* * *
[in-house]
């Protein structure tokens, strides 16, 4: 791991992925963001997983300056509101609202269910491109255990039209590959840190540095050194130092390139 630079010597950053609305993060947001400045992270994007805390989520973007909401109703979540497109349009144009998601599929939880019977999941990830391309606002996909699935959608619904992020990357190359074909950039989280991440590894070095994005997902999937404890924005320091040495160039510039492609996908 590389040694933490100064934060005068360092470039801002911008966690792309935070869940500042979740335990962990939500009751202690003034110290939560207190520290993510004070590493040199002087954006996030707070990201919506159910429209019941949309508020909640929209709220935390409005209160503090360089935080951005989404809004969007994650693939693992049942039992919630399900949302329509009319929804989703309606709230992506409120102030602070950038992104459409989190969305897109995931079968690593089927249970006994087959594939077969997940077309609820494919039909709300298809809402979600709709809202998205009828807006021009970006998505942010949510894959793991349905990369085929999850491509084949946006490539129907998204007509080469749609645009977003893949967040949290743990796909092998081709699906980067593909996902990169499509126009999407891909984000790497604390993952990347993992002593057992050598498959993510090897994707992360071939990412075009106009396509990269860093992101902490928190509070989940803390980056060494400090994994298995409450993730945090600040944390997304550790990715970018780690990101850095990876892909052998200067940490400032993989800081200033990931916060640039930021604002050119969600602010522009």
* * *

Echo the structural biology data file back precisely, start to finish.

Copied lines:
[in-house]
């Protein structure tokens, strides 16, 4: 791991992925963001997983300056509101609202269910491109255990039209590959840190540095050194130092390139 630079010597950053609305993060947001400045992270994007805390989520973007909401109703979540497109349009144009998601599929939880019977999941990830391309606002996909699935959608619904992020990357190359074909950039989280991440590894070095994005997902999937404890924005320091040495160039510039492609996908 590389040694933490100064934060005068360092470039801002911008966690792309935070869940500042979740335990962990939500009751202690003034110290939560207190520290993510004070590493040199002087954006996030707070990201919506159910429209019941949309508020909640929209709220935390409005209160503090360089935080951005989404809004969007994650693939693992049942039992919630399900949302329509009319929804989703309606709230992506409120102030602070950038992104459409989190969305897109995931079968690593089927249970006994087959594939077969997940077309609820494919039909709300298809809402979600709709809202998205009828807006021009970006998505942010949510894959793991349905990369085929999850491509084949946006490539129907998204007509080469749609645009977003893949967040949290743990796909092998081709699906980067593909996902990169499509126009999407891909984000790497604390993952990347993992002593057992050598498959993510090897994707992360071939990412075009106009396509990269860093992101902490928190509070989940803390980056060494400090994994298995409450993730945090600040944390997304550790990715970018780690990101850095990876892909052998200067940490400032993989800081200033990931916060640039930021604002050119969600602010522009």